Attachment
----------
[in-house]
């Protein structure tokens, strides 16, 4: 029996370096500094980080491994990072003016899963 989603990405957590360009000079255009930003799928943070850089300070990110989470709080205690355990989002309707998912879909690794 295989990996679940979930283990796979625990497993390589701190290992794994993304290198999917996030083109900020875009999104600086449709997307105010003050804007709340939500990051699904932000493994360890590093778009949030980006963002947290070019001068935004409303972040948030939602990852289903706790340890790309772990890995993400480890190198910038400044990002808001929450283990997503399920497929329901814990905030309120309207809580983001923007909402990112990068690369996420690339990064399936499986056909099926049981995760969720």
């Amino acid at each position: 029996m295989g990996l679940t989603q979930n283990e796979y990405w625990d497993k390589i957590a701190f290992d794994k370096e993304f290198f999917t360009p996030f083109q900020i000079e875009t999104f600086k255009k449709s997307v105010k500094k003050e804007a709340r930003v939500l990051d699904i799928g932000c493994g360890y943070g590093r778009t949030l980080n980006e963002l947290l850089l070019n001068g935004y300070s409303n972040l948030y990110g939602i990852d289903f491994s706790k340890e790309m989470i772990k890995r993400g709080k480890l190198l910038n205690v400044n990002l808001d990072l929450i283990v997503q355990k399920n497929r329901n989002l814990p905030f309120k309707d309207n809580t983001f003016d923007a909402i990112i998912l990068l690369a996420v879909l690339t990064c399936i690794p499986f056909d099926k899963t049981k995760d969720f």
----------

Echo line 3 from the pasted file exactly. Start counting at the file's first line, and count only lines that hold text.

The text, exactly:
């Amino acid at each position: 029996m295989g990996l679940t989603q979930n283990e796979y990405w625990d497993k390589i957590a701190f290992d794994k370096e993304f290198f999917t360009p996030f083109q900020i000079e875009t999104f600086k255009k449709s997307v105010k500094k003050e804007a709340r930003v939500l990051d699904i799928g932000c493994g360890y943070g590093r778009t949030l980080n980006e963002l947290l850089l070019n001068g935004y300070s409303n972040l948030y990110g939602i990852d289903f491994s706790k340890e790309m989470i772990k890995r993400g709080k480890l190198l910038n205690v400044n990002l808001d990072l929450i283990v997503q355990k399920n497929r329901n989002l814990p905030f309120k309707d309207n809580t983001f003016d923007a909402i990112i998912l990068l690369a996420v879909l690339t990064c399936i690794p499986f056909d099926k899963t049981k995760d969720f």